The storyboard acts as the main communication tool in a six sigma project. It is updated by the project leader as the project progresses and is presented to stakeholders at the end of each DMAIC phase. It contains information about the progress of the project and keeps enthusiasm for the project high. It also provides a review opportunity since the team can check that every step has been completed. Consider the define phase as an example. One of the key objectives of this phase was to identify and validate the improvement opportunity. Once this has occurred, a storyboard will be presented to upper management to explain why the project is worth pursuing. It may also be the case that the storyboard is used to explain why the project is not feasible. The result is that management become aware of the plan and has an opportunity to give the go ahead. After all it is they who will have to authorise the resources to implement the solution.


Once the define phase of dmaic has been completed, the team is ready for the gateway review.  This is an opportunity to present the project to the main stakeholders, and to gain consensus around the problem being solved.  If the team has done it’s job well and the stakeholders agree, they are ready to move into the measure phase.

Tools used in the Measure Phase of a Six Sigma DMAIC Project

Measure Phase six sigma tools 495w" sizes="(max-width: 300px) 100vw, 300px">In this chapter we are going to run through the main tools used during the measure stage of a six sigma DMAIC project.

The main purpose of the measure phase in dmaic projects is to establish a baseline for the current process performance. Once the existing level of variation is understood, the project team can analyse which inputs and process controls affect the output most significantly.  This allows them to more efficiently improve the process than if they had taken a trial and error approach. One of the other measure phase deliverables is a measurement systems analysis.  This is critical to ensure the observed variation is not caused by the measurement equipment or operator. Lets have a look at some of the tools used in the measure phase of dmaic.

Data Collection Plan

A data collection plan is used to manage the dmaic measure phase. It starts off by stating what needs to be measured, which is usually derived from Voice Of the Customer data gathered during the define phase. The next step is to define ‘operational definitions’. These are understandable, unambiguous descriptions of what is to be measured or observed to ensure consistency (PANDE et al., 2000). A simple example of the importance of tight operational definitions is asking a group to go and count how many cars they can see of a certain colour. Unless the colour is properly specified, it is highly likely that the observers will arrive at different results. The next stage is to develop a data collection form.  It should be simple and easy to use to avoid mistakes occurring as it is completed. This requires stratification of data. For example, it might be necessary to measure how many customer returns are received. This would be a simple measurement. However, later on it might be necessary to break the number down to show where the returns were from or the reasons for their return. If this data is not collected in the first place then it creates problems later. Therefore an important aspect of the data collection plan is to predict what layers of data will be required.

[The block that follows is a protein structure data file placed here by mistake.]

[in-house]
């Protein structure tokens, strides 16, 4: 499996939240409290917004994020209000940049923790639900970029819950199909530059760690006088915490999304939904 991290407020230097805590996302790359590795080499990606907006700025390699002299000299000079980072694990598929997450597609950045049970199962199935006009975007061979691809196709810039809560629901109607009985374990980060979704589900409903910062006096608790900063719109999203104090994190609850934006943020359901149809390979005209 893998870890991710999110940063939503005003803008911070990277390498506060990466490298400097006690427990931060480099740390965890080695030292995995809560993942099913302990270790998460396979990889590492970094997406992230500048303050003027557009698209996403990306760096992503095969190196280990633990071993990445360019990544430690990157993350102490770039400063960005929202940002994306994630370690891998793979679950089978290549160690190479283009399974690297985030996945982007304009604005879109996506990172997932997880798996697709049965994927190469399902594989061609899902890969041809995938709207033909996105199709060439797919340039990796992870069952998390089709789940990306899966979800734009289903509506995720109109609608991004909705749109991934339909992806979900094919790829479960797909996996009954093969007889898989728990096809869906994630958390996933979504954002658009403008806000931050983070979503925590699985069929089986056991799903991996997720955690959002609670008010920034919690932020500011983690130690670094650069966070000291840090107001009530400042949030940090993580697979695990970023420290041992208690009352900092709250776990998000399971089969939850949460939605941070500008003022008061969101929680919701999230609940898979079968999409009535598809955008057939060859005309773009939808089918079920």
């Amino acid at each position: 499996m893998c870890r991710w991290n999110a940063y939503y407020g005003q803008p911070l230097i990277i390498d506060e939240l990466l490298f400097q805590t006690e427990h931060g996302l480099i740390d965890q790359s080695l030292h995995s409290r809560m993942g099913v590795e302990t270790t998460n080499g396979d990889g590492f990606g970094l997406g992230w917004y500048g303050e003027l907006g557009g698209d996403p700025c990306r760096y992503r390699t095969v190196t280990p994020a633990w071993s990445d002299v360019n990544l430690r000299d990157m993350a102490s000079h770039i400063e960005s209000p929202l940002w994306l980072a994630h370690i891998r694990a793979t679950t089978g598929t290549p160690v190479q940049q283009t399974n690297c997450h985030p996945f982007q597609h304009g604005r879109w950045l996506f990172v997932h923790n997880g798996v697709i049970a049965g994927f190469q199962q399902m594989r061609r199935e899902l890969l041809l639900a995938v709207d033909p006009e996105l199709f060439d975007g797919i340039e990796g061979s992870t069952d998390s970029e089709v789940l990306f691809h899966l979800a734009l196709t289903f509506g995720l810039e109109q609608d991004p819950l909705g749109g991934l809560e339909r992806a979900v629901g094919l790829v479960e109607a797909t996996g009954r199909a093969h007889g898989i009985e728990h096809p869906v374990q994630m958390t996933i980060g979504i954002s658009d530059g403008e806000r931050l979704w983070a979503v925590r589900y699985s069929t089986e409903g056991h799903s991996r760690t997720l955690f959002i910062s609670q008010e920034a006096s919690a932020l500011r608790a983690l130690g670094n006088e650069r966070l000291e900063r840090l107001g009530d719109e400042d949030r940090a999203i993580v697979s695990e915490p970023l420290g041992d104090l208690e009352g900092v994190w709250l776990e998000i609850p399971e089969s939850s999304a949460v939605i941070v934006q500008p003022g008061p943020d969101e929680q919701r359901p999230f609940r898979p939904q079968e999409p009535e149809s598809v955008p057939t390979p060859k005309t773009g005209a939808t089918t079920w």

Gauge Repeatability & Reproducibility (GR&R)

This is a test of the effectiveness of a measuring system and determines the proportion of variability contributed by the measurement system to the total variation. It involves repeating a measure in various environments to test against four criteria (PANDE et al., 2000):

  • Accuracy. How precise is the measurement?
  • Repeatability. If one person or piece of measuring equipment measures the sameitem more than once, will the same value be returned?
  • Reproducibility. If two or more people or machines measure the same thing, willthey get the same results?
  • Stability. Over time, will accuracy or repeatability deteriorate or shift?

One of the outputs of a GR&R study is the operator-part graph similar to that shown above. It is used to determine if there is a relationship between the operator taking the measurement and the part being measured. If the lines connecting the plotted points diverge significantly, indicating that operators are consistently measuring differently, then action needs to be taken.


A check-sheet can take many forms but is fundamentally a tool that aids a person to capture data. Some common types of check-sheets include the following (PANDE et al., 2000):